Wednesday, January 4, 2017

My Own Subjective Top 10 Movies of 2016

So, yes, faithful readers, at this point you can probably surmise that these annual countdowns are going to be the only regular posts on this blog. I have a few drafts that I've started, but life in 2016 was pretty busy for me. However, I still managed to make time to watch movies (go figure), and I still managed to piece together my own subjective list of favorite movies I watched this past year.

Now, once again, I must put a disclaimer that these are movies I saw for the first time in 2016 -- not necessarily films that were made in 2016. And I should also disclaim that I watched many of these movies using my old, reliable ClearPlay and the newcomer VidAngel. In fact, if you haven't read my previous movie lists from the past seven years, you should go back and read those for the rest of my disclaimers and header information.

For now, and without further ado, let's get into it!

10. Brooklyn (2015)
Brooklyn is a well-made film, but it seems odd to me that it was nominated for Best Picture. This movie is, essentially, a more dramatic version of Sweet Home Alabama. Nevertheless, Saoirse Ronan is outstanding in her role as Eilis, and the supporting cast is a delight to watch, as well. 'Tis a fine Irish film!

9. Nanny McPhee (2006)
I was worried that Nanny McPhee was going to be a cheap rip-off of Mary Poppins, but I was surprised how quirky, entertaining and original this film feels. It's a lot of fun. Emma Thompson is delightfully enigmatic, and the story is compelling enough to keep both children and adults interested. This movie was a pleasant surprise for me.

8. The Revenant (2015)
If you ever want to convince someone to not go camping, The Revenant would make a pretty effective argument. This film is raw and brutal and powerful, and Alejandro G. Iñárritu makes you feel like you're freezing and suffering alongside the characters as you're watching it. Leonardo DiCaprio pulls out some of his best acting chops, while Tom Hardy completely disappears into John Fitzgerald's despicable boots. This may not have won Best Picture, but it is certainly one of the most memorable films of 2015.

7. Sicario (2015)
Sicario is stressful - very, very stressful. And the scariest thing is that this film doesn't seem too far detached from reality. Emily Blunt gives a powerful and emotional performance, and Benicio Del Toro is mesmerizing as the mysterious Alejandro. This is not a movie that I can pop in anytime and enjoy, but it is a well-crafted piece of cinema.

6. Captain America: Civil War (2016)
Captain America: Civil War is a lot of fun. This film expertly juggles action, drama, humor and multiple character storylines in a way that makes you almost forget that this is the longest Marvel movie to date. The plot is compelling and the actors play well off of each other. The ending isn't as satisfying as I had hoped it would be, and you have to have seen at least Captain America: The Winter Soldier and Avengers: Age of Ultron to fully understand what is going on, but overall this is one of the best movies in the Marvel Cinematic Universe.

5. Spotlight (2015)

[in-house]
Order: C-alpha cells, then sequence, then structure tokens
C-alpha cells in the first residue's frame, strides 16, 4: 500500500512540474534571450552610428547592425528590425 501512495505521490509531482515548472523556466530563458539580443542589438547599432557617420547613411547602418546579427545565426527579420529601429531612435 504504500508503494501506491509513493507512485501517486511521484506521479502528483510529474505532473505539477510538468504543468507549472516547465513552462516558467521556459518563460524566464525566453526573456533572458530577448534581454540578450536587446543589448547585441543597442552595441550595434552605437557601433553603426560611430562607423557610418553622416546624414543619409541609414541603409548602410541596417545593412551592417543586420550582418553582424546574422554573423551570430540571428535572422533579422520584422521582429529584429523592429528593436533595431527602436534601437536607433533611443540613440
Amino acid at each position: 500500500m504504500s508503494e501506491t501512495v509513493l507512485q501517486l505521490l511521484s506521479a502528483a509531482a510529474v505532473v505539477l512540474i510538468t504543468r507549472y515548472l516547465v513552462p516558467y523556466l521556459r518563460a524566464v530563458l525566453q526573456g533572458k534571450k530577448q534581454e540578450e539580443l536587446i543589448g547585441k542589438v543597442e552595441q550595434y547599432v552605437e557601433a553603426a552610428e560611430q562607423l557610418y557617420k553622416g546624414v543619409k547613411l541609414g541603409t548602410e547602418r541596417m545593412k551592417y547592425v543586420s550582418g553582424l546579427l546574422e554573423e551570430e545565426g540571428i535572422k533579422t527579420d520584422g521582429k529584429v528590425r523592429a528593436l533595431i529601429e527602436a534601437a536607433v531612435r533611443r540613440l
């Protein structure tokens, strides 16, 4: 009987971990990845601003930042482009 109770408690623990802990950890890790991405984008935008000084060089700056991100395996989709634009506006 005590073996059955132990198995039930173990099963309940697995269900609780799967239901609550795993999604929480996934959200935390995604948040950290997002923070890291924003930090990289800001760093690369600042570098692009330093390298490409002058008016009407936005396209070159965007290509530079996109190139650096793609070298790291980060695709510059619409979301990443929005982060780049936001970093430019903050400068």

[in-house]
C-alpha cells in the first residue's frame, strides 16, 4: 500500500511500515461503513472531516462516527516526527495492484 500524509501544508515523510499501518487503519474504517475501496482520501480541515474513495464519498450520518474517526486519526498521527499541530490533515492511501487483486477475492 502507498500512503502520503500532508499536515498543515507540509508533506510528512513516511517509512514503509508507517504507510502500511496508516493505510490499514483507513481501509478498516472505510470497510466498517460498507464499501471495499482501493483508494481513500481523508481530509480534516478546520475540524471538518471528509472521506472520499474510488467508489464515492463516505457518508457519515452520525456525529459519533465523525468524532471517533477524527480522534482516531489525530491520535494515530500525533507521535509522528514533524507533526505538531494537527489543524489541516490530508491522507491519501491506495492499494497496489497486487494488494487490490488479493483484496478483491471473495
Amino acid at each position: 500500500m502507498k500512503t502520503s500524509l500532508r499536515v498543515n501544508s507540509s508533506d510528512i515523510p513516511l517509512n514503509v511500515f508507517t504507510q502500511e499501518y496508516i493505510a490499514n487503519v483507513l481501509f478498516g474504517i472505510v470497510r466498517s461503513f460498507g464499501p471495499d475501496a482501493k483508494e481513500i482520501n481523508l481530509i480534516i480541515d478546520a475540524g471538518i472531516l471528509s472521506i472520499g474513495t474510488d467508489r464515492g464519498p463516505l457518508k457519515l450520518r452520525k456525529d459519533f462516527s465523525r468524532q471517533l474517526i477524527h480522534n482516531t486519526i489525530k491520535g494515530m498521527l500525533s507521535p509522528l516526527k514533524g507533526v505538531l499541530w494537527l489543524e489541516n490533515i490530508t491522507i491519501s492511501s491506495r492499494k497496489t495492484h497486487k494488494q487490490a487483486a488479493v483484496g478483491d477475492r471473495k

Spotlight is a well-made and heartbreaking film. The actors, Mark Ruffalo in particular, do a great job of expressing the range of emotions required for such a sensitive topic. Plus, the story, though hard to watch, is absolutely compelling. I'm not bothered that this won Best Picture.

4. Gran Torino (2009)
How can a film be offensive and violent, yet charming and uplifting at the same time? I don't know, but Gran Torino sure pulls it off. Clint Eastwood plays a despicable character, yet you can't help but like him. It shows what a good actor Eastwood is - even if the rest of the cast struggles. I didn't expect to like this movie as much as I did.

3. Trainspotting (1996)
Trainspotting is a frantic, bizarre, hilarious and horrifying look into the life of drug addicts. The pacing of this film grabs ahold of you at the very beginning and doesn't let go. The story pulls you along, whether you want to follow or not. Plus, through the course of the movie, you end up simultaneously loving and hating the main characters - which is an impressive feat. In short, choose to watch Trainspotting.

2. 10 Cloverfield Lane (2016)
The best part about 10 Cloverfield Lane is that it keeps you guessing. John Goodman does a fantastic job of portraying a character you don't know if you should trust or not, and Mary Elizabeth Winstead is a conflicted and effective protagonist. This is a clever, suspenseful and unique thriller that is definitely worth a watch.

And my #1 subjective pick for best movie I saw in 2016 is...

1. Room (2015)
Room is horrifying, beautiful and amazing. Brie Larson and Jacob Tremblay both give very powerful performances that deserve every accolade they've received. Plus, the story is absolutely riveting. There were parts of this movie where I was unable to breathe. This film makes you feel all sorts of emotions. It's not an easy movie to watch, but it is well worth your time.

So there you go. As my wife pointed out, these are mostly pretty hard movies to watch, so, just in cast you need a little more variety, here are my honorable mentions from this past year: The Maltese Falcon (1941), Mr. Deeds Goes to Town (1936), Mr. Smith Goes to Washington (1939), Spartacus (1960), The Magnificent Seven (1960) and The Gift (2015).

Until my next post, faithful readers! Or next year. Whichever comes first. We'll see.

Monday, January 11, 2016

My Own Subjective Top 10 Movies of 2015